3. Whilst creating the workspace, you need to set the privacy which can’t be changed later – so please decide carefully.
  4. And you need to set Permission levels for your workspace accordingly, please only add members who can edit content as viewers can be added later during publishing your Power BI app.

  5. Next step is to add users to it and set admins for the workspace. (default role is Member, change it for Owner against users you are intending to give administrator permissions)Note: you can only add individual users to this list, security group and modern groups support is not yet available at the time of writing this post.
  6. Upon reaching this step, your app workspace has been created successfully and is ready for use.

2) Publishing Reports to an App Workspace

Power BI app workspace is a collaboration tool, any member can create a model using their Power BI desktop and then publish it to a workspace so members can get advantage existing datasets, reports and dashboards. Follow the steps listed below to share your model in an app workspace.

  1. Open your Power BI desktop file (*.pbix) you have created earlier and hit the Publish button
  2. Select app workspace you want to publish your reports to:and Power BI desktop will start publishing reports to your Office 365 Power BI service
  3. Subsequent publishing to same app workspace will remind you if your data set already exists.
  4. Depending on the size of your data and internet speed may take some time to publish reports to Power BI service. Sooner or later you will receive a success message
  5. Upon reaching this step your reports, datasets and dashboards are published and available in your Power BI service.

3) Publishing Power BI App

  1. Login into your Power BI service and go to your app workspaces list and select your newly created workspace from the list
  2. On the right top, you will see a button to publish an app
  3. Provide description for the app in ‘Details’ tab, as your Power BI app will get the same name as of your app workspace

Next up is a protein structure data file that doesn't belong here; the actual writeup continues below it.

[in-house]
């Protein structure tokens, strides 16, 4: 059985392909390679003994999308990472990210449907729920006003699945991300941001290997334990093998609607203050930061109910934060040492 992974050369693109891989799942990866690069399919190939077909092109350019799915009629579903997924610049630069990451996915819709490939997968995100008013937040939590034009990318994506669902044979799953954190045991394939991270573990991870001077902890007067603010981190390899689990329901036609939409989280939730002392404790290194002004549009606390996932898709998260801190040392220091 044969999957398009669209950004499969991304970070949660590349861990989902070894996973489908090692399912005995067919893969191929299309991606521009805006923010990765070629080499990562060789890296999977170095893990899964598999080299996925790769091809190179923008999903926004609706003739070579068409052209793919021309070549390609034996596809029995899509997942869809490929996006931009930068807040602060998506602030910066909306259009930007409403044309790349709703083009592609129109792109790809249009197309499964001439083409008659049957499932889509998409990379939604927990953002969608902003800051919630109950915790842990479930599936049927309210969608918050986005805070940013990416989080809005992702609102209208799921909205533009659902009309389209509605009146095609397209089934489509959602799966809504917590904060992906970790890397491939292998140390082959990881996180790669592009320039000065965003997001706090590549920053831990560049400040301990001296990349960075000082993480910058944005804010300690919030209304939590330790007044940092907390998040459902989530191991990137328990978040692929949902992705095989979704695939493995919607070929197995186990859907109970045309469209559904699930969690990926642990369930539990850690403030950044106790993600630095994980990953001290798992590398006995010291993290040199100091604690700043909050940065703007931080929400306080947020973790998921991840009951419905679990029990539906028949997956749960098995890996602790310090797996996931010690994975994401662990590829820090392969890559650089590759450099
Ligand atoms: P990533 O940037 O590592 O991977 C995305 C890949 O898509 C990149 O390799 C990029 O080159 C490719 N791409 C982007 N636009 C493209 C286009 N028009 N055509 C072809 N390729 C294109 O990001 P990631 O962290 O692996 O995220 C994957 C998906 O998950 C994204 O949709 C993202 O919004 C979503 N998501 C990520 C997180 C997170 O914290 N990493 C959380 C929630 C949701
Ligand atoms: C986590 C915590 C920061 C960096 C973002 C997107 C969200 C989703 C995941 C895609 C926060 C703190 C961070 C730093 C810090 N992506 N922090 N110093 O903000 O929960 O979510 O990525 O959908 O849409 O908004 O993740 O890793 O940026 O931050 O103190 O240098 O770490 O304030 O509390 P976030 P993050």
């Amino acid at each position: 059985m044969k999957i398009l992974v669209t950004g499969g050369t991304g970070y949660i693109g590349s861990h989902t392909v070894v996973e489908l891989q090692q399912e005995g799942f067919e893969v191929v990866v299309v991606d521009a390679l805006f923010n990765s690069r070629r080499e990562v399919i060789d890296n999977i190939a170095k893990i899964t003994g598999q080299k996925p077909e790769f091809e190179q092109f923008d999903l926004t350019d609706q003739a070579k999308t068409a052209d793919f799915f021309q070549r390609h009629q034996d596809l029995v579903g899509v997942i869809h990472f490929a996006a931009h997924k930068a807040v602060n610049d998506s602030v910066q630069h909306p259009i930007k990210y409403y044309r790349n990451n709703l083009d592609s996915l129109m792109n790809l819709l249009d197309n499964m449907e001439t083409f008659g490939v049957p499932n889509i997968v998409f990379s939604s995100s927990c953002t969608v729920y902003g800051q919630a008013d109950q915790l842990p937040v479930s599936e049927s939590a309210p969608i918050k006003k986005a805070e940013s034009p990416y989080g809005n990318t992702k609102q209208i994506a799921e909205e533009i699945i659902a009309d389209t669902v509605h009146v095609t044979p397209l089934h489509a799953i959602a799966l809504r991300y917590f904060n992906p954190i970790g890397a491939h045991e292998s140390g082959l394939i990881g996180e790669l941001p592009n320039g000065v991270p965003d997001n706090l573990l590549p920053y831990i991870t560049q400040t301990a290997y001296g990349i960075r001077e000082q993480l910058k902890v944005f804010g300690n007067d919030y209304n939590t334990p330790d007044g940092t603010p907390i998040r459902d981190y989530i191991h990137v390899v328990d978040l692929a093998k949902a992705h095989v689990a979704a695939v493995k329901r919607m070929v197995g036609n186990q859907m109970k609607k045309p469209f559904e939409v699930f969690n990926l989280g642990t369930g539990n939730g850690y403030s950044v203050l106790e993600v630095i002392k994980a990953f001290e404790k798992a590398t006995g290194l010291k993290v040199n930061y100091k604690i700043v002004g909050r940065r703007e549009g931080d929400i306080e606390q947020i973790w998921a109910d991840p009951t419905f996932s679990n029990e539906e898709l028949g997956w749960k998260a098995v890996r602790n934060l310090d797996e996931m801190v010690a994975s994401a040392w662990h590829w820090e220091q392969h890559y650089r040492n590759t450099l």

4. In the next ‘Content’ tab, you will see a list of all contents within app workspace that will be published within this app. In this step, you can set a landing page of a Power BI app which users will see when they click on your Power BI app. I have selected a specific dashboard to be shown
  5. You will then need to set audience for your app in ‘Access’ tab, it can be either whole organisation or a combination of users or groups. On the top right corner, it will show you how many artefacts will be published within this Power BI app.
  6. Once you publish it, Power BI service will advise you the URL of your app as shown below:

AppSource and Power BI

Power BI users intending to use apps shared by other users or organisation must get apps first to use dashboards and reports from it.

  1. You need to go to ‘Apps’ menu in Power BI service (in the left menu)
  2. On selecting Apps from the menu will list apps you are subscribed to, if you are using it for the 1st time it’s usually empty and you need to click on ‘Get apps’ to get Power BI apps from AppSource store
  3. You can then select which apps you want to subscribe to from the list, they are listed by category

Behind the Scenes

The moment users create an app workspace, Office 365 group will be created in the background having the same name as of app workspace and users maintained as Office 365 groups users.